Nature has this tendency, one shared by the majority of humans, which is to always take the path of least resistance. Take a look at water; it will usually always flow to the lowest point until stopped by a barrier, since gravity does all the work FOR the water. In this respect, one could easily say that water will always follow the path of least resistance. Humans are typically hard-wired to make their way through the day in very much the same way and it can often be difficult to circumvent that path.
Picture this scenario: you have the day off. The sun is shining, you have no errands to run and no work that requires you or attention. What do you feel would be the easiest alternative for you? Sitting on the couch with your favourite snack and binge-watch a favourite show? Or jump on the bicycle and see how much mileage you can rack up in two hours? I can tell you what the smart answer would be, depending on where you’re at and what you’re trying to accomplish. But I think we all know what would be easier and feel better.
Obviously, it would be easier to enjoy the day by flopping down on the couch and doing nothing. THAT’s the path of least resistance. And honestly, there may be days when that’s actually the better option for you. Especially if you had a brutal week and need a chance to recharge and replenish your mental batteries. That being said, there’s an insidious effect that takes place if you always follow the path of least resistance…
It’s true what they say that nothing in life is free. There’s a cost to everything, even when we don’t recognize what that cost might be. For someone with Type-1 Diabetes, fitness and self-care are critically important. I’ve spent most of my life committing myself to fitness, martial arts and bettering myself. It’s never an easy battle and there are always obstacles in the way. But I recognize that life doesn’t care about my plan, and won’t do anything to help me on my journey.
The insidious effect I refer to, in regards to taking the path of least resistance, is that when you start “taking it easy” or skipping a workout, you begin setting yourself up for that trend. Again, I’m not referring to the times when you just flat out need a break. I’m referring to the trend where maybe you meant o take a break and then all of a sudden it’s been awhile couple of weeks without exercise and you’ve gotten all lazy and lethargic and maybe gained five pounds from all the salt ‘n pepper wings you’ve been eating…. I swear, I’m not speaking from experience. Moving on…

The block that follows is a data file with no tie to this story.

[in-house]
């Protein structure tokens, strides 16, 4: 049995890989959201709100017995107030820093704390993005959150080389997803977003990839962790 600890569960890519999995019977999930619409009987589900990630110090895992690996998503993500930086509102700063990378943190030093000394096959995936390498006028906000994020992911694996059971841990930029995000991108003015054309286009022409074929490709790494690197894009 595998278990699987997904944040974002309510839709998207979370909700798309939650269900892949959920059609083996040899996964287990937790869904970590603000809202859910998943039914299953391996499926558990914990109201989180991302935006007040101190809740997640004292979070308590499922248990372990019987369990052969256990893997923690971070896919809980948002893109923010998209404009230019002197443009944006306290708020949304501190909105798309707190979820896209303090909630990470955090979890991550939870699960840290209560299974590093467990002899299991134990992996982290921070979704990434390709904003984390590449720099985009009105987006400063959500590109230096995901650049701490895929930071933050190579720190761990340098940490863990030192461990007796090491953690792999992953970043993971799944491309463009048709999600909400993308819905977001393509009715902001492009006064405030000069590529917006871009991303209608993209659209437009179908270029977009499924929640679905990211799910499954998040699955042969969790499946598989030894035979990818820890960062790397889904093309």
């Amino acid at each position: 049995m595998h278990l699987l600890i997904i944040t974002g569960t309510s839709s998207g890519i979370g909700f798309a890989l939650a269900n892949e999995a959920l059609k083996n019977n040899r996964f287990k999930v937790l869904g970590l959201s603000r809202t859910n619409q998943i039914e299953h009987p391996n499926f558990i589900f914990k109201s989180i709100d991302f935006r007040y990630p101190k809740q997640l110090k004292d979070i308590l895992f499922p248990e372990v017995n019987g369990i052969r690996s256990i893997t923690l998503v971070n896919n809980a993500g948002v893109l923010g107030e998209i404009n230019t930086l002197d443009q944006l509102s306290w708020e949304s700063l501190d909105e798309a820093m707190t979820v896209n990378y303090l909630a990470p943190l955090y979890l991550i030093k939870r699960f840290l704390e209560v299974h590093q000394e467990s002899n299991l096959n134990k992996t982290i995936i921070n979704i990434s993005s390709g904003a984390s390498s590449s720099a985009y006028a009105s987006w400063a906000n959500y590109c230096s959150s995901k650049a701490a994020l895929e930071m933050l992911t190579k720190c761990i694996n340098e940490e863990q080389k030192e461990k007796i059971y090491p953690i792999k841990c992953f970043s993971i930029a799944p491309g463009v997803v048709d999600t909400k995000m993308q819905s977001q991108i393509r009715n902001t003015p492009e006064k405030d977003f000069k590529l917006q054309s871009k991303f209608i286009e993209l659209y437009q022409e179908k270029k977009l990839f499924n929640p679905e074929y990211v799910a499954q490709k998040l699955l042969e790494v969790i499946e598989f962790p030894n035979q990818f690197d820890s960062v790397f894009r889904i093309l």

The point is, and what sets humans apart from most aspects of nature is that we have the awareness to recognize when we’re slipping or letting go. Making a difference in your own life takes effort. But that effort will never happen on its own. I find myself at an age where getting out of bed in the morning is an effort. Remember how I’ve written about the way you start your day sets you up for the remainder? If not, go back and read my posts, damn it! But seriously, most mornings my body is fighting hard to convince my mind that it wold be much easier and simpler to just lay my head back on the pillow and forget about getting up. It would be easier. That doesn’t make it better.
As you move through life, many if not most things will get in your way. Health, work, familial obligations, social obligations and one’s own excuses will often slow or hinder progress, as it relates to one’s commitment to fitness and health. If I look nasty myself as an example, I’ve had ample excuses to stop training. When the pandemic hit, my karate dojo closed. Okay, I no longer have a practical place to train. I set myself up with a training space in my basement. Then my basement flooded and I had to have the basement demolished.
I moved my training space to the garage. It was actually a pretty sweet set-up, too. But i had to move everything that was located in the basement to the garage, so I lost that space as well. I promised myself the purchase of some free weights and light equipment, but opted to wait until the basement was fully renovated. And on, and on, and on…. There will never be a lack of excuses available, if one chooses to find them.
I find that as life moves forward, the excuses become more prominent and convincing and it becomes harder to commit oneself to a consistency. But as age begins to climb, it becomes all the more important to not only continues, but to push harder in order to help maintain that fitness and physical health (and mental health) into the years to come. After all, Diabetes won’t take a break. Why should I? And that’s what’s important to remember. Stop for too long and the opportunity to o better yourself may pass you by.
The human body is like a dynamo. It’s always getting it going that’s the hardest part. But once you get your momentum, continuing is much easier than stopping and starting up again. So give yourself the effort. You need it. You deserve it. You’re worth it. Good health & fitness is a never ending battle. Just be sure that as you work through it, you guarantee that you’ll come out the clear winner. ☯️